“I’m proud of this team for how we’ve fought, how we’ve fought extensively,” said Predator defender Roman Josie, after the loss. “This defeat is disappointing, but we have to turn the page, get some rest and get excited for the playoffs.”
The matchup featured two of the NHL’s highest scoring defenders in Josie, leading all Blueliners with 96 points, and Makar, who finished second with 86 points.
2 Minnesota vs. 3 ST. Lewis
The home-ice facility could prove the difference in a series that was originally set a month ago.
Wild set a franchise record with 53 wins and 113 points, while finishing third in the NHL with a 31-8-2 home record. The Blues, who closed their season at 14-2-2, have won 23 road games and are ninth in the NHL.
St. Louis has led 12-1-1 in the last 14 meetings over Minnesota, including a 6-4 win at Target Field in this year’s Winter Classic. Seven of those wins, however, were scored by one goal, including five overtime.
Wild defender Matt Dumba said, “You get overtime, it can go either way.” “Yes we have some things to do, and we’ll be more prepared.”
The Blues have a lineup with nine 20-goal-scorers led by the NHL. The Wild Max addressed their goaltending at the trade deadline by acquiring play-off veteran Mark-Andre Fleury with Talbot. Flurry has a 9-2 record since joining Minnesota, where Talbot is 13-0-3 in his last 17 appearances.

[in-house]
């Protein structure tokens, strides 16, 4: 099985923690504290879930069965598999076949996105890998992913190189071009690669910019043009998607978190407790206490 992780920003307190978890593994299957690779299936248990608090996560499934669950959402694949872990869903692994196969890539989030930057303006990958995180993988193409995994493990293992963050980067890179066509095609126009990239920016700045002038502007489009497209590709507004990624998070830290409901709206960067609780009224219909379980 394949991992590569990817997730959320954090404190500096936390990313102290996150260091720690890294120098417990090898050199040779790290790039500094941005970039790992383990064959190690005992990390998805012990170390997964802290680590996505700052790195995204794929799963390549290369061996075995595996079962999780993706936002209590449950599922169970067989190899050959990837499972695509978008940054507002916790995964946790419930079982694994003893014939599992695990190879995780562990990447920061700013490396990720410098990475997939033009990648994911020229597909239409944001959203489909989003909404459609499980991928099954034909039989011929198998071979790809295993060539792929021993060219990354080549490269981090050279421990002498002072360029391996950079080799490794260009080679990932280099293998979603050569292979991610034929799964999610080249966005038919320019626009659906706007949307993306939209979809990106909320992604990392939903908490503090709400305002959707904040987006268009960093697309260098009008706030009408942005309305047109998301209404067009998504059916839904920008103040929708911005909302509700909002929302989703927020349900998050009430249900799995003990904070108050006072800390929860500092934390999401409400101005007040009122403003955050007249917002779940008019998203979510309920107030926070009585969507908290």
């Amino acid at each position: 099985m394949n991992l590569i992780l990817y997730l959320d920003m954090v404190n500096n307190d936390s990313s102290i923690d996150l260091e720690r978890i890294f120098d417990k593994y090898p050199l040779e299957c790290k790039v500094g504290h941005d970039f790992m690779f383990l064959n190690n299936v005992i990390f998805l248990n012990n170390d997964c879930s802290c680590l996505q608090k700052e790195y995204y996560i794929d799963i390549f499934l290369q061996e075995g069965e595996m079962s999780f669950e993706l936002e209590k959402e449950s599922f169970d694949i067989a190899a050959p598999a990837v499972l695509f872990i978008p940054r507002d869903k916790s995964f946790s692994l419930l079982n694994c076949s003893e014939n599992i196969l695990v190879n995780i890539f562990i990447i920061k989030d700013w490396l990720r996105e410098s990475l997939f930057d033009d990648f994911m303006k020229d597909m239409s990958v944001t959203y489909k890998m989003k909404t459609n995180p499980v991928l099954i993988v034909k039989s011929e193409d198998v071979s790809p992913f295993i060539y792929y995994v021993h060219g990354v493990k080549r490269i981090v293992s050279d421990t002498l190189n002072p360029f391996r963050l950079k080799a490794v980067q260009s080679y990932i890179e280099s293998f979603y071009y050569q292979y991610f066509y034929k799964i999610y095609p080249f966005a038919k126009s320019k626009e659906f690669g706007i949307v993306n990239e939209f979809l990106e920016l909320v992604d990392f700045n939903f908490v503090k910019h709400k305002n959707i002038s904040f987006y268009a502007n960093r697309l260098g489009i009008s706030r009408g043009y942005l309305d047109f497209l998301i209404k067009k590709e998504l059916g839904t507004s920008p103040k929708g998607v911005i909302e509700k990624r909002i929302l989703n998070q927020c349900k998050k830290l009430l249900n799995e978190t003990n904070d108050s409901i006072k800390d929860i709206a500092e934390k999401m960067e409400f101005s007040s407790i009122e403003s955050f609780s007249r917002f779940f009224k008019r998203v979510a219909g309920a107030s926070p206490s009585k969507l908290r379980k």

1 Calgary vs. 4 Dallas
The teams are facing the play-offs for the second time in three years.
The Stars began their run in 2020 by defeating the Flames in six games of the Edmonton Cowid-19 bubble in the first round of the series – which they lost to Tampa Bay. This time, Flames will get the support of their fans and the home-ice advantage.
“I’ve only played one and a half matches in that series, so personally, I try to forget that,” said Matthew Takachuk, who finished second in the Flemish with a career-best 104 points this season.
While Dallas reached the postseason for a fifth-year, Calgary is making its fifth appearance since 2010.
“Going into this series, they did it, we didn’t, so it gives them a big advantage,” Tkachuk said of the stars who tested the play-offs. “We have to prove it.”
The Stars are an experienced team led by Joe Pavleski, who has reached the top 80 points as the 16th player to reach the age of 37 or older. He finished with 81 points, including 27 goals.
2 Edmonton vs. 3 Los Angeles
Kings coach Todd McLellan faced his former team in the playoffs for the first time since being sacked by Edmonton during 2018-19. Season and Eulers are now coached by McLellan’s former assistant Jay Woodcroft, who took over after sacking Dave Tippett in February.
The Eulers led 26-9-3 under Woodcroft to finish with 49 wins, their highest since 50 wins in 1986-87.
Oilers forward Derek Ryan credits Woodcroft for his problem-solving ability.
“I think we were looking for it at the beginning of the year where things weren’t going our way and it felt like we were being told to work harder and get better,” Ryan said. “We were just looking for more answers and I think Woody did a good job of getting those answers.”
The Kings lineup includes three healthy remaining members from their 2012 and 2014 Stanley Cup Championship squad, including forward Dustin Brown, who announced he would retire later this season.